How new is the 'new' 2.5 engine? - Toyota RAV4 Forums
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post #1 of 33 (permalink) Old 01-26-2019, 10:14 AM Thread Starter
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How new is the 'new' 2.5 engine?

I keep hearing 'new' 2.5 engine in the 2019 RAV4. Is it really a new engine or is it the same 2.5 with some tweaks? Wondering if it's tried and true or really is new with possible unknown problems.
Thanks for any info.
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post #2 of 33 (permalink) Old 01-26-2019, 11:46 AM
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It's a different engine, been in the '18 Camry since late 2017, same for the 8-AT.

https://toyota-club.net/files/faq/18..._df_r4_eng.htm

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post #3 of 33 (permalink) Old 01-26-2019, 12:39 PM
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I've driven the '18 and '19, and oh yes, a world of difference. feels like a complete different car, much higher torque in the lower revs and better EV battery.
The same engine resides in the new Lexus ES, together with the same gearbox, safety features, TNGA platform etc.

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post #4 of 33 (permalink) Old 01-26-2019, 01:09 PM
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The only Lexus ES with the 2.5L A25 engine is the 300H Hybrid, the Lexus ES350 has a V6. Here's more on the gas version.

Toyota A25A-FKS 2.5 D-4S Engine specs, problems, reliability, oil, Camry 70, Rav4

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post #5 of 33 (permalink) Old 01-26-2019, 01:27 PM
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Makes sense for the US. The ES 300H is new in Europe... That's why i mentioned it. Dutch Lexus site (use Google Translate to make it readable for you guys): https://www.lexus.nl/car-models/es/?...zEALw_wcB#hero

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post #6 of 33 (permalink) Old 01-26-2019, 01:29 PM Thread Starter
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Thanks for the links, Quickdtoo.
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post #7 of 33 (permalink) Old 02-09-2019, 10:16 AM
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When they redesigned the fuel flow, and upped the compression ratio to 13:1, it accounted for being able to get more horsepower from the same size overall displacement.



My only thought is if the super high compression (which produces more heat) will effect engine life?


I mean Toyota motors are known for easily getting into the 200,000 miles range, will this continue or be reduced?
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post #8 of 33 (permalink) Old 02-09-2019, 11:05 AM
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Quote:
Originally Posted by MythosDreamLab View Post
When they redesigned the fuel flow, and upped the compression ratio to 13:1, it accounted for being able to get more horsepower from the same size overall displacement.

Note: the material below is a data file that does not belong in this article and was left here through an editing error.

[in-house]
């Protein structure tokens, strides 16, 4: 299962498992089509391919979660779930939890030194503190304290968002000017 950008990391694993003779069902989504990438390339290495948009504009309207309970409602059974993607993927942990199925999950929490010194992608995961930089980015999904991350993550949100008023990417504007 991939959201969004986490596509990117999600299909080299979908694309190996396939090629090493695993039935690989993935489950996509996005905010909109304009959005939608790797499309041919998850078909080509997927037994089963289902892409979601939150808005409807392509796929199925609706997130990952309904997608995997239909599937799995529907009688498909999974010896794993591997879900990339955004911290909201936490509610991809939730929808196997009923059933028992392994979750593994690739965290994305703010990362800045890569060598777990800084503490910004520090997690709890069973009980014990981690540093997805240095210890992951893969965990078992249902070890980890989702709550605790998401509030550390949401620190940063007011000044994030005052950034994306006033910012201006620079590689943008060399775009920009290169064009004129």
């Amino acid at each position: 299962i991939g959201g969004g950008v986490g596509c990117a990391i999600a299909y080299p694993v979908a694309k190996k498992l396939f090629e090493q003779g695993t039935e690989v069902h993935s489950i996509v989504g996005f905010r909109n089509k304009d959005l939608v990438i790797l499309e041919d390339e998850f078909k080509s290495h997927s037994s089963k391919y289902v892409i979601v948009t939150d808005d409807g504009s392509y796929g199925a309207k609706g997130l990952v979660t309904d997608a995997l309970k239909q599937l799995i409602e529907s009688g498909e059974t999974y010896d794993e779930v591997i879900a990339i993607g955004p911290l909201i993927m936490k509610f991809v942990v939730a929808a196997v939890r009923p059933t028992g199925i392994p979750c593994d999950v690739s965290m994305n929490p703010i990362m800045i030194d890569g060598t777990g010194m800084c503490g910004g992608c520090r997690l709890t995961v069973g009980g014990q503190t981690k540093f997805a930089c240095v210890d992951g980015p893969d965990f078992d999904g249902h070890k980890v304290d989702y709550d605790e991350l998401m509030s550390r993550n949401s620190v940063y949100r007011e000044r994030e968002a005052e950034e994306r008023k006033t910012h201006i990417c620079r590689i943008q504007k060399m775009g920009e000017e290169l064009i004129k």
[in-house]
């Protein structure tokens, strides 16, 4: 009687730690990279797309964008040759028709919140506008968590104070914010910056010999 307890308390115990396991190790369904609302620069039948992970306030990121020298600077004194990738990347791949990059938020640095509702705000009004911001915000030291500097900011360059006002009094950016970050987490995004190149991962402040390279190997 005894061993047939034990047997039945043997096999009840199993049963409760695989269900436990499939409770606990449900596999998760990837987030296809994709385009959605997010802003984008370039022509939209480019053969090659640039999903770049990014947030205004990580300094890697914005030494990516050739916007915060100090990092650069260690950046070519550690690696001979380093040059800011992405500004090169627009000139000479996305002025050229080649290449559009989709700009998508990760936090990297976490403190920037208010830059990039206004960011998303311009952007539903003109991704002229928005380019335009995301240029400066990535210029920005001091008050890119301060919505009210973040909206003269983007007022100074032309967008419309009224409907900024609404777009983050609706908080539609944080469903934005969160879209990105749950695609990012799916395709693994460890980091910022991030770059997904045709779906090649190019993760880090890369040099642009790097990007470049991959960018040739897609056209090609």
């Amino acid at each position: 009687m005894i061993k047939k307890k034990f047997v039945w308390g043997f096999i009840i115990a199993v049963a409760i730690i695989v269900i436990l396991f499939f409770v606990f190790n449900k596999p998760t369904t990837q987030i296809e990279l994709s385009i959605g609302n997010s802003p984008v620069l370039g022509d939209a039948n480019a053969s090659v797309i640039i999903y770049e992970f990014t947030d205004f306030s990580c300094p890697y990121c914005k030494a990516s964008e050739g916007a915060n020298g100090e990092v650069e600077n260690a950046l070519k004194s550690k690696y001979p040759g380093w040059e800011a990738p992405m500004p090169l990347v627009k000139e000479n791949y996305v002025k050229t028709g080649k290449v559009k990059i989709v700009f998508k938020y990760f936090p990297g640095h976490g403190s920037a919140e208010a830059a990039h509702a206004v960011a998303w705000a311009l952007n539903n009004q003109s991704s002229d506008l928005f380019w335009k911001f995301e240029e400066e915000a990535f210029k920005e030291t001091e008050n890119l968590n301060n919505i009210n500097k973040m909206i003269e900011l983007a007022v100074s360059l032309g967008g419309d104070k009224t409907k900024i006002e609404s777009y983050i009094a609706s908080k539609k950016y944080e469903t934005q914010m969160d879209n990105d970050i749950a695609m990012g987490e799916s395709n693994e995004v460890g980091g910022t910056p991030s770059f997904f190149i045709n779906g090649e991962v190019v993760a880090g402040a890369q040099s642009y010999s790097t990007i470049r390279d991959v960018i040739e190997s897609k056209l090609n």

My only thought is if the super high compression (which produces more heat) will effect engine life?
From the link in post 2:
Quote:
Similarly (to) other modern Toyota engines, A25A has a high geometric compression ratio (13-14). Although it would be more accurate to say "expansion ratio" - the actual compression ratio for Miller cycle is much lower, so the engines are designed for low octane gasoline (RON 91 / Regular).
I'm by no means well educated on Miller cycle engines, but they seem to be becoming more prevalent as manufactures strive after the gods of fuel economy. Every 5-7% counts. Apparently Miller reduces running compression ratio by using intake valve timing to not allow full cylinder filling. So now we need a cam driven vacuum pump to supply the brake booster:
Quote:
A vacuum pump is required because of D-4 engine does not provide enough vacuum in the intake manifold for brake booster operation.

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post #9 of 33 (permalink) Old 02-09-2019, 12:40 PM Thread Starter
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Quote:
Originally Posted by MythosDreamLab View Post
My only thought is if the super high compression (which produces more heat) will effect engine life?

I mean Toyota motors are known for easily getting into the 200,000 miles range, will this continue or be reduced?
See my post below that is in the 4.5 General forum pointing out concerns about the new engine:
https://www.rav4world.com/forums/197...ew-engine.html

That thread did not draw much discussion.
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post #10 of 33 (permalink) Old 02-10-2019, 01:32 PM
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This new engine ( and the 0-16 oil ) is the one thing that concerns me about the 2019 Rav4.
I like vehicles with longevity in mind . The fact that the new Rav does not have a CVT and a turbo engine is appealing to me.
The other issues that I've read about : mainly the engine / road noise I think I could live with.
Have to check on the passenger seat and headroom ( I'm 6'3").
The mpg is impressive on the new Rav.


In the end I'll trust Toyota's engineering and hope for the best with the new engine.



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